Hmong flower cloth (or paj ntaub) is one of the world’s great textile traditions and an excellent example of cloth as community. Despite its deep roots in Hmong culture, this complex art was not widely known outside Asia until after the Vietnam War, when Hmong refugees arrive in the United States. The works illustrate the profound relevance of textiles as infrastructure in the Hmong culture, an art form that shifted as it adapted to fit new realities. The exhibition features 28 textiles—flower cloths and embroidered story clothes—by those in the Hmong community.
The exhibit Cloth as Community: Hmong Textiles in America will open to the public on Thursday, June 16 and will continue through Thursday, August 11. There is no fee to visit the exhibit. Art may be viewed weekdays between 10 am and 4 pm, and on Saturdays and Sundays from Noon to 4 pm.
Monday – Friday 10 AM – 4 PM
Saturday 12- 4 PM
Sunday 12 – 4 PM
June 16 – August 11, 2016
About this exhibit
The story of Hmong textile production reflects the shift in the creation of textiles with traditional abstract patterns created for family and ceremonial use to its evolution as a source of commerce and telling of a new life abroad. The works also reveal the radical upheaval Hmong refugees experienced, as many crossed the Mekong River to Thailand. Hmong women traditionally produced complex clothing that established clan identity through abstract geometric designs, created by embroidery, appliqué, reverse appliqué, and indigo batik. These patterns continue to influence the aesthetic choices of contemporary makers, even as those choices were mediated by refugee experience and economic concerns. Historically, textiles in village life were not sold but they held important spiritual protections. In refugee camps and beyond, the sale of textiles generated important income for families, and this creation of textiles for commerce brought on changes to this centuries-old art form. Story cloths emerged with pictorial art, sometimes sharing escape narratives of those in refugee camps.
As the memory of the Vietnam War receded and American buyers required more upbeat subjects, many of the story cloth subjects morphed into representations of a new life in America or nostalgia for the pastoral life left behind (animals in a jungle, scenes of village life, or illustrated Hmong folk tales with English text). The works in this exhibition demonstrate a period in time when old paj ntaub influenced new designs, often produced at a larger scale or with more space devoted to the triangular borders, and embroidered story cloths changed to fit a new market that was different from tourists or relief workers in the camps. The works show how the profound relevance of textiles as infrastructure in the Hmong social fabric has never been part of a fixed cultural tableau, even as the narrative is adapted to fit new realities.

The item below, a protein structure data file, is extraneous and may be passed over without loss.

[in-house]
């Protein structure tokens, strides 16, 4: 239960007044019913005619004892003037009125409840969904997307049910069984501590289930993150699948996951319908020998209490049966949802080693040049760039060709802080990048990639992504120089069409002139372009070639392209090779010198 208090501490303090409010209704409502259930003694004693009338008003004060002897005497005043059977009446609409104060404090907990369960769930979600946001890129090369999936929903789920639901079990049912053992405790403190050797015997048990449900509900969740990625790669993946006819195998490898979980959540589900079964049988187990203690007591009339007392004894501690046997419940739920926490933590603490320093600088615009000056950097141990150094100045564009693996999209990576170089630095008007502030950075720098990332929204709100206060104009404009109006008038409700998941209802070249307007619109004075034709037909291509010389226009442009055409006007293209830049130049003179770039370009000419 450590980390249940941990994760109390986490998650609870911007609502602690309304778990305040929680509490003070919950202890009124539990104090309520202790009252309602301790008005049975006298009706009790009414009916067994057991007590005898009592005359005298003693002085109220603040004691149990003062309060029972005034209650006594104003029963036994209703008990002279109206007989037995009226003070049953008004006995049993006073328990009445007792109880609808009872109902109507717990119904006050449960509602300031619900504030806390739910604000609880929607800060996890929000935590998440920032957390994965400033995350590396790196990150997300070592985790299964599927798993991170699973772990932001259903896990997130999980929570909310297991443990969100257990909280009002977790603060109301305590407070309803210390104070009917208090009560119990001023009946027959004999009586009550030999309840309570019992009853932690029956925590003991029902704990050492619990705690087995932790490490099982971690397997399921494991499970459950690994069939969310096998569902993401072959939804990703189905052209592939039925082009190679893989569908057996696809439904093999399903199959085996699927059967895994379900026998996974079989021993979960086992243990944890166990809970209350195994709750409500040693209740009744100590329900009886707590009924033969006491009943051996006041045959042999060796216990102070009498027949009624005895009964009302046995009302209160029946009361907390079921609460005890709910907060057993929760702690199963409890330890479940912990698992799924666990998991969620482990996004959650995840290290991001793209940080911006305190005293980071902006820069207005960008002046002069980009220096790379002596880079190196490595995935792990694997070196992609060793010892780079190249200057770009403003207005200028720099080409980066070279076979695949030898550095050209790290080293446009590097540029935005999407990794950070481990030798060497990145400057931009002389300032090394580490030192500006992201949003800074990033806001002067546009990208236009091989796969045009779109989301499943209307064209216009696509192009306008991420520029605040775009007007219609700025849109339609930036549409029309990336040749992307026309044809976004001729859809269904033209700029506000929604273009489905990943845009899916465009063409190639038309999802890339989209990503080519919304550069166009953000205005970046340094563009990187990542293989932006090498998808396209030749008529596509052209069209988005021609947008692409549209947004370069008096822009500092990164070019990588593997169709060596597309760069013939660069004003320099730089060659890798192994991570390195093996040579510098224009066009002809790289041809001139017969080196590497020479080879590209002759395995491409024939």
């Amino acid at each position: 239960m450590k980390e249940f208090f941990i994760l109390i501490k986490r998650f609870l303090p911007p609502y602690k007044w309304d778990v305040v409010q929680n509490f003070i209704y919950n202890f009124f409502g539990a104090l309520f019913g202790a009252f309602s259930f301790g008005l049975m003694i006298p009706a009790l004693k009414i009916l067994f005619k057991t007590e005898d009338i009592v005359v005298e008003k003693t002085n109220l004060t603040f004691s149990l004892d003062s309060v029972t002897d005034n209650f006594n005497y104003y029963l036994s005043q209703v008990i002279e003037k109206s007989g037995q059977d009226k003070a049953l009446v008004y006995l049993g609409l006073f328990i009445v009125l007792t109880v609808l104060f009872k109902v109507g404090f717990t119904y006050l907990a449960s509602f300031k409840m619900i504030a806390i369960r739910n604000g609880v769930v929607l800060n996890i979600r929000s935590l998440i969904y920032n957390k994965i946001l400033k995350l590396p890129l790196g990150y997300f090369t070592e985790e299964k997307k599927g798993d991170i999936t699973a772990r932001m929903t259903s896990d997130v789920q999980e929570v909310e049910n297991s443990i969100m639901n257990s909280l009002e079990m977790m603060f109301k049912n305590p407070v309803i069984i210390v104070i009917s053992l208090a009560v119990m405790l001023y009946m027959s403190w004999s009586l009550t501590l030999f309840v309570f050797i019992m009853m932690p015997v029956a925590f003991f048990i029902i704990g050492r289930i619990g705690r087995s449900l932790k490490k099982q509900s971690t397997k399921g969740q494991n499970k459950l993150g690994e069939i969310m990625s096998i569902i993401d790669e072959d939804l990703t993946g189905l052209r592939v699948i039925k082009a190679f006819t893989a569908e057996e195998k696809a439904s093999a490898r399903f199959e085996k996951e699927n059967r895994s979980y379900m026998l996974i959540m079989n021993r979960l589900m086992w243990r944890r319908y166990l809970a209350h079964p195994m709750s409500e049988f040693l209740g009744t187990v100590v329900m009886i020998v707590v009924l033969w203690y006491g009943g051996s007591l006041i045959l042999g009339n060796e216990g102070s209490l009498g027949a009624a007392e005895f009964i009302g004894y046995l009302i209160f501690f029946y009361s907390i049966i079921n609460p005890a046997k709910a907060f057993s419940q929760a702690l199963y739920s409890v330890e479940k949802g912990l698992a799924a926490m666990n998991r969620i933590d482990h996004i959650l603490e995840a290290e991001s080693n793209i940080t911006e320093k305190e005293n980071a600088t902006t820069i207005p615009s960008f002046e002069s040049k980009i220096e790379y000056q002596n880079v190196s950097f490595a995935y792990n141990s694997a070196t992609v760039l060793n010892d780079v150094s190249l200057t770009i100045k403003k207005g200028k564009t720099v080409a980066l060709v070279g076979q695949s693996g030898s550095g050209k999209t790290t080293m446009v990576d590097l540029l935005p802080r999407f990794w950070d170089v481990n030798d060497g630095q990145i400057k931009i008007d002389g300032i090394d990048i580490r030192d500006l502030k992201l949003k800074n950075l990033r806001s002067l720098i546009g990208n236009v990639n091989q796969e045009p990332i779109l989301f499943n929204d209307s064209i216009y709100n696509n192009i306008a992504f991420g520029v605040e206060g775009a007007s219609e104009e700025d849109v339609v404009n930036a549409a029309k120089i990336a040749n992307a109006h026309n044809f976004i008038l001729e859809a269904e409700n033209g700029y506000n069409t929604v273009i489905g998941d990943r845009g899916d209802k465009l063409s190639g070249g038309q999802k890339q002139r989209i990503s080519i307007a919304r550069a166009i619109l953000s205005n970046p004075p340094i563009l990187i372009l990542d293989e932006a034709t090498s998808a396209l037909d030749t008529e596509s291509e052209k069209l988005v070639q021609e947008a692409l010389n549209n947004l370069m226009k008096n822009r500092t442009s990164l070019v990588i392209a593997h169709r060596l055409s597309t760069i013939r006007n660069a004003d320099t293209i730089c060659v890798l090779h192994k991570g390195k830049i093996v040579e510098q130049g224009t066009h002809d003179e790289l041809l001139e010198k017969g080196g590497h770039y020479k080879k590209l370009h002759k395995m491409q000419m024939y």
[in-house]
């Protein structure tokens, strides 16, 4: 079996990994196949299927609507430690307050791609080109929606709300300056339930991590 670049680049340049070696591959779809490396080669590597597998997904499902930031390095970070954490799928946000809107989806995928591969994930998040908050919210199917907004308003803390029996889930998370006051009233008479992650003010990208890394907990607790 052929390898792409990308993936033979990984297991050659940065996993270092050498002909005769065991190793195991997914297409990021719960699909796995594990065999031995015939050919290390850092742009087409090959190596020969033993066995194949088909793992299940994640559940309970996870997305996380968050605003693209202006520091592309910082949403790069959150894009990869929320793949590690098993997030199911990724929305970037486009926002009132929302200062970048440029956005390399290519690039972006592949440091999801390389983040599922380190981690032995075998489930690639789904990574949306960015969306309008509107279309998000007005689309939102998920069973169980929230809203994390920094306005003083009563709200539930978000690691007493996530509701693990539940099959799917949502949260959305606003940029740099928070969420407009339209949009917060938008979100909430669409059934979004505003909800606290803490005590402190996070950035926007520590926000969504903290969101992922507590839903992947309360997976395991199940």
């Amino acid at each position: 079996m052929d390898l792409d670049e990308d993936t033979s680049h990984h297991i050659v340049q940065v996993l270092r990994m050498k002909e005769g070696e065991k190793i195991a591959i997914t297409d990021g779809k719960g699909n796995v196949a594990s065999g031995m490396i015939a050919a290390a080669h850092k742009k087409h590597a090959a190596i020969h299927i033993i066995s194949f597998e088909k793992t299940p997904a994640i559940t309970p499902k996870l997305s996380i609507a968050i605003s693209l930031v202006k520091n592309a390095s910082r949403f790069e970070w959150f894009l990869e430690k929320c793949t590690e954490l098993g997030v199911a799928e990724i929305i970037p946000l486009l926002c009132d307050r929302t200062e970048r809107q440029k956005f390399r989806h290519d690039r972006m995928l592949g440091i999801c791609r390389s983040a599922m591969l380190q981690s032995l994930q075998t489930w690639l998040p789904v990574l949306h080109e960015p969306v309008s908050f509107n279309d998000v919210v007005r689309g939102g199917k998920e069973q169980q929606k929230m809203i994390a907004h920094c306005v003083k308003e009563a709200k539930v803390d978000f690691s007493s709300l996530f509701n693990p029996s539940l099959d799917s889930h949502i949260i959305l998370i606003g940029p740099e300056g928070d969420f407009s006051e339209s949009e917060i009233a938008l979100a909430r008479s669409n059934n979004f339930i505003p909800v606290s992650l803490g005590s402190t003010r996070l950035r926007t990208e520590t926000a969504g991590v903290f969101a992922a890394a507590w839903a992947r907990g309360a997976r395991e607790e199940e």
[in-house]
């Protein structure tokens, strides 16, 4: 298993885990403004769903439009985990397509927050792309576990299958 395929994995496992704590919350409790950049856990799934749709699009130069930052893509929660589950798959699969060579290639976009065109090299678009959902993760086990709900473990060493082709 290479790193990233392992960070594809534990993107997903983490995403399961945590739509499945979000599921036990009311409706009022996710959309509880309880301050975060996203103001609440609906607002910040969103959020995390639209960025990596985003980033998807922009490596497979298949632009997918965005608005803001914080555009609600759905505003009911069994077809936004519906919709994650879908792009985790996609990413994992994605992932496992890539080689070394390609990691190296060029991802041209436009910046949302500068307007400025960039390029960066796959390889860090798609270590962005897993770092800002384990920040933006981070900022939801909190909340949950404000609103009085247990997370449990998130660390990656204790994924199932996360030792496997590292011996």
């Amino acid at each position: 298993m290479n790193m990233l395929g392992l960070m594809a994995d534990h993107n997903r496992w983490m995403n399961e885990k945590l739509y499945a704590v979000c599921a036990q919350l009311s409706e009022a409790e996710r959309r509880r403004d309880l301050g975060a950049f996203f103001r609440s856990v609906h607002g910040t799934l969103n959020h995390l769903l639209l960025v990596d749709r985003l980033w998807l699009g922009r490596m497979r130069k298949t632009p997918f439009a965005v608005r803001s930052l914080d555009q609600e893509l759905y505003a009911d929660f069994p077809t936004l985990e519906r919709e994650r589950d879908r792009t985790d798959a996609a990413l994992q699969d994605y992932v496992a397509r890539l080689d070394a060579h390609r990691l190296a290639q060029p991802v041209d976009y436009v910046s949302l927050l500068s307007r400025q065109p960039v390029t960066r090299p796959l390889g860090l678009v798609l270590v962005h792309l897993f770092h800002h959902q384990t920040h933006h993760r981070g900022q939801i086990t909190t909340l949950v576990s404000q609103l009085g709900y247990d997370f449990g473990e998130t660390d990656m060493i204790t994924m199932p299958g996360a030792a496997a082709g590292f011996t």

Organized and toured by ExhibitsUSA, a national part of Mid-America Arts Alliance, the exhibition was first curated in 1999 by Carl Magnuson, a cultural anthropologist, working with a Hmong refugee community. Curatorial updates have been done by Geraldine Craig, who has published more than a hundred essays on contemporary art and Hmong textiles, in venues such as the Hmong Studies Journal, The Journal of Modern Craft, Art in America, and Surface Design Journal. Craig is currently department head of art at Kansas State University, and previously served for six years as Assistant Director for Academic Programs at Cranbrook Academy of Art. ExhibitsUSA sends more than 25 exhibitions on tour to more than 100 small- and mid-sized communities every year. Based in Kansas City, Missouri, Mid-America is the oldest nonprofit regional arts organization in the United States. More information is available at www.maaa.org and www.eusa.org.
A Program of ExhibitsUSA, a national division of Mid-America Arts Alliance with The Arkansas Arts Council and the The National Endowment for the Arts.